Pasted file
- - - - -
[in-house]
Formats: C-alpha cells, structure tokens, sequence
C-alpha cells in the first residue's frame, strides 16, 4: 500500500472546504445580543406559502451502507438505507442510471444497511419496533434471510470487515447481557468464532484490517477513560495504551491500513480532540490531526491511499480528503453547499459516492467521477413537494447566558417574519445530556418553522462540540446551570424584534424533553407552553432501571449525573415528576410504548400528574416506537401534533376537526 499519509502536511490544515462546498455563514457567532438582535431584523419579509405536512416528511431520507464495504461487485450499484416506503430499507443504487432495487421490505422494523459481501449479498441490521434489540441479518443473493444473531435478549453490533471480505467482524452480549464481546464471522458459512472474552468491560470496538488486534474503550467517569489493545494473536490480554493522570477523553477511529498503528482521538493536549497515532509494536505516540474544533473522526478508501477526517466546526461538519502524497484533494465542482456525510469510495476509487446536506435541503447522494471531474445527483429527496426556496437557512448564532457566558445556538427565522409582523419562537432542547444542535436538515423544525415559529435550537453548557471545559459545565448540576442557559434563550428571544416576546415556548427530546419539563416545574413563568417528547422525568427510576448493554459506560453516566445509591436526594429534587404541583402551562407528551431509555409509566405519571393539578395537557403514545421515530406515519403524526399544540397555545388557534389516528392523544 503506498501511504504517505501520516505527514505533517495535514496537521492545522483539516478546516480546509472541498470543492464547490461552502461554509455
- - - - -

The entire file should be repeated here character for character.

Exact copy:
[in-house]
Formats: C-alpha cells, structure tokens, sequence
C-alpha cells in the first residue's frame, strides 16, 4: 500500500472546504445580543406559502451502507438505507442510471444497511419496533434471510470487515447481557468464532484490517477513560495504551491500513480532540490531526491511499480528503453547499459516492467521477413537494447566558417574519445530556418553522462540540446551570424584534424533553407552553432501571449525573415528576410504548400528574416506537401534533376537526 499519509502536511490544515462546498455563514457567532438582535431584523419579509405536512416528511431520507464495504461487485450499484416506503430499507443504487432495487421490505422494523459481501449479498441490521434489540441479518443473493444473531435478549453490533471480505467482524452480549464481546464471522458459512472474552468491560470496538488486534474503550467517569489493545494473536490480554493522570477523553477511529498503528482521538493536549497515532509494536505516540474544533473522526478508501477526517466546526461538519502524497484533494465542482456525510469510495476509487446536506435541503447522494471531474445527483429527496426556496437557512448564532457566558445556538427565522409582523419562537432542547444542535436538515423544525415559529435550537453548557471545559459545565448540576442557559434563550428571544416576546415556548427530546419539563416545574413563568417528547422525568427510576448493554459506560453516566445509591436526594429534587404541583402551562407528551431509555409509566405519571393539578395537557403514545421515530406515519403524526399544540397555545388557534389516528392523544 503506498501511504504517505501520516505527514505533517495535514496537521492545522483539516478546516480546509472541498470543492464547490461552502461554509455